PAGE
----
While studying interior design and architecture, Chihuly took courses in weaving, which led to increased experimentation with joining fiber and glass. Eventually he took it further and began exhaling into the work, breathing growth and life into his objects. Now you can't begin to consider glass art without thinking of Chihuly -- whose exhibition at Dallas Arboretum opens on May 5.
I saw one of his massive productions at the Fairchild Tropical Gardens in Miami half a decade ago and now another is en route to the Big D. While Dale will make certain pieces uniquely for the property and position the rest according to the slope and scale of the landscape, the central elements of the show -- iconic shapes, evening hours with musical accompaniment and meticulous lighting schemes -- remain the same.
Getting lost in that landscape wonderland was lovely. It's an experience that I treasure. But afterwards something happened: I went into a college library and saw a massive Chihuly chandelier hanging -- totally out of place -- in an atrium that showcased portraits and artifacts of the Dalai Lama. Comparatively it was gaudy, excessive and, well, it triggered a dry heave.
Suddenly it seemed that everywhere I went was saturated in glass globes, orbs and twisted tubes. It's like Chihuly was chasing me, and it wasn't pretty anymore. I'd be in a candy shop: bang! Chihuly. The movies: Whaaat? Really? Chihuly? Soon, I didn't even feel safe going out: I knew he would be there, waiting, probably even at the beach. (Chihuly, is that a glass shark swimming after me?) Soon it was no longer about positioning art correctly so that it could be appreciated contextually; it was about who had enough cash to hang up a bunch of Chihulys.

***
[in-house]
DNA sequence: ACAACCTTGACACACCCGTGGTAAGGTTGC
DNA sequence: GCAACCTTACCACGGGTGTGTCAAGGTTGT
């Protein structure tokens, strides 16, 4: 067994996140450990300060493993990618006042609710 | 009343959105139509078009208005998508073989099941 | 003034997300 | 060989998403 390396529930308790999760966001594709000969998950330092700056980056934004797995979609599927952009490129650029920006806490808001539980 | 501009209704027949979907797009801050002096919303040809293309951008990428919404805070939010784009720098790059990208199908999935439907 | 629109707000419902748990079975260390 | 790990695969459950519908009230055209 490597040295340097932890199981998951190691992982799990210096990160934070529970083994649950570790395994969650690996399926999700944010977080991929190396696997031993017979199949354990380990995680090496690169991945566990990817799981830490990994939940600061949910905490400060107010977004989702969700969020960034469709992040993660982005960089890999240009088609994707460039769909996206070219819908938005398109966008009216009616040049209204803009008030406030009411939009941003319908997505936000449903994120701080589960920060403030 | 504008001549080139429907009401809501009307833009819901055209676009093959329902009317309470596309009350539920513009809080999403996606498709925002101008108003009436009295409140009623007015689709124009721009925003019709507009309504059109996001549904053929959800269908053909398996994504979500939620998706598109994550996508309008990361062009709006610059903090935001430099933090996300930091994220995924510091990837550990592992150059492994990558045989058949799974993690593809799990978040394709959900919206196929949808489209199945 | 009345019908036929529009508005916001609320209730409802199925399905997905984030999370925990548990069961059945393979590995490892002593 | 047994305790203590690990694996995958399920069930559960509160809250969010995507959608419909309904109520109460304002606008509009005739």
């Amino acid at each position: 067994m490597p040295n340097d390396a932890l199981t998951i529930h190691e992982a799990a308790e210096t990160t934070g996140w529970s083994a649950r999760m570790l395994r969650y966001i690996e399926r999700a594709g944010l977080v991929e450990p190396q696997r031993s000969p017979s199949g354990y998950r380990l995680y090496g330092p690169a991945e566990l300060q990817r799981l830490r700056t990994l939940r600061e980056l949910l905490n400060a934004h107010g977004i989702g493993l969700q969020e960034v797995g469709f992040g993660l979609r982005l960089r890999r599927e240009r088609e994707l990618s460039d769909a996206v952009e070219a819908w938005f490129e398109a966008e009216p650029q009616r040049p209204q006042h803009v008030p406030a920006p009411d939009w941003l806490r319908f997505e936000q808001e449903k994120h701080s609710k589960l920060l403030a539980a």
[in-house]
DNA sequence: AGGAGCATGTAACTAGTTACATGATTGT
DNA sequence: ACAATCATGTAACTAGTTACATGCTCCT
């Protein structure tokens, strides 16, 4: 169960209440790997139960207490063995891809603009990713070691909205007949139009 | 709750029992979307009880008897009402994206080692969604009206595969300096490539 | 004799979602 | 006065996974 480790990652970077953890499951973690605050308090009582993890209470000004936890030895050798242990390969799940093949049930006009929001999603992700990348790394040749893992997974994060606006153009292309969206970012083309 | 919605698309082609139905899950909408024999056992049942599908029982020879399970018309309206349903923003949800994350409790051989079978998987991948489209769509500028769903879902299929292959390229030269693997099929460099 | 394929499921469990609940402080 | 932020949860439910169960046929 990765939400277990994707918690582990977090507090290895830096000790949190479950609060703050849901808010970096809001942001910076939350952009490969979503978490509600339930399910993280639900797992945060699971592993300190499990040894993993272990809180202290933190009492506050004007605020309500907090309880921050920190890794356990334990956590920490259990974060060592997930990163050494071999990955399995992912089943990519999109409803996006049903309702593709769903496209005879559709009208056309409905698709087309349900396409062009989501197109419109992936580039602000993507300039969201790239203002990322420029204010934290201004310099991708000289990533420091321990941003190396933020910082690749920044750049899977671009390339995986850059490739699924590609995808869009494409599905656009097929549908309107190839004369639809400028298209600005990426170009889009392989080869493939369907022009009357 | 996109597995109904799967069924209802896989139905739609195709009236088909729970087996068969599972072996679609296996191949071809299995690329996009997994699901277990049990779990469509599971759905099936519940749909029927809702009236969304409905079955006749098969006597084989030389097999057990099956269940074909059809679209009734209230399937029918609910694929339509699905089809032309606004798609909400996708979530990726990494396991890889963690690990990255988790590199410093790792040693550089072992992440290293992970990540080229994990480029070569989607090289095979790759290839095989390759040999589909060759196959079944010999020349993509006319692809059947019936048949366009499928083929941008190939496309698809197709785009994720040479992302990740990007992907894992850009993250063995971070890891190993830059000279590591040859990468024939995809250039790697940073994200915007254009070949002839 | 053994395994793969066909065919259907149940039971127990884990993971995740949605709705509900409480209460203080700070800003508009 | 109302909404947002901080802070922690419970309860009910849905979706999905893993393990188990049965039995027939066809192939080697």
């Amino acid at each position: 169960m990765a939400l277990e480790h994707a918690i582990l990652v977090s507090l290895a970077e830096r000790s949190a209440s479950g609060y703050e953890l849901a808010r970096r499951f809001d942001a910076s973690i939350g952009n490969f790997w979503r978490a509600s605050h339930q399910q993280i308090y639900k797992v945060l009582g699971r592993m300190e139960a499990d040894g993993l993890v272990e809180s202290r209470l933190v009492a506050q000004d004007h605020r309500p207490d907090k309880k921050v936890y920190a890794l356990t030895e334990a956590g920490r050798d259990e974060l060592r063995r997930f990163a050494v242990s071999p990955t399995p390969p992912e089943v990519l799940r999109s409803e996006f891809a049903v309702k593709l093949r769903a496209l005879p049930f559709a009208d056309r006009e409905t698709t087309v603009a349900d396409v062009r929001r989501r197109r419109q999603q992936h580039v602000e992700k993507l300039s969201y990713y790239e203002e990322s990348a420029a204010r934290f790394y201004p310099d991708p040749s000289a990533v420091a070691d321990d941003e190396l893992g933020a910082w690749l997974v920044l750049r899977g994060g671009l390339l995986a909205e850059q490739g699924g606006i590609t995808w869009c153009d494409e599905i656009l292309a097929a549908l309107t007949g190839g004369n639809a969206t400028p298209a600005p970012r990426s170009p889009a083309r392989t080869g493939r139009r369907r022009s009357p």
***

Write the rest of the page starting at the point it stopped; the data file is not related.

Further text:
So I wonder: Will Dale Chihuly's biggest asset double as his greatest challenge? Has he become so overexposed throughout his career that other people have also burnt out on him? He's shown his Goliath productions in more than 200 spaces around the world which, yes, is a testament to his demand. But when does supply tip demand?
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You can bet that the endless trail of financial backers for Chihuly's upcoming Dallas exhibition have considered that. To gain access, ship, and insure a collection of this size comes with a very hefty price tag (1.8 million) and a lot of firm handshakes.
The money sits on whether Dallas and surrounding areas have yet had their fix. If the production goes well it increases our visibility as a cultural hub and puts tourism bucks in the pockets of local businesses, so I hope that regionally we haven't overdosed on blown glass. And complex money trickling aside, people deserve to see Chihuly's work with fresh eyes and in the Arboretum setting -- where pieces lovingly nestle into bushes, brazenly suspend themselves from trees and bathe gracefully in the water.
And when Dale packs up his toys and leaves I don't want a bunch of souvenirs left behind or they'll wind up hanging next to dinosaur bones at the new Perot Museum, marring our memories of when we saw it done right.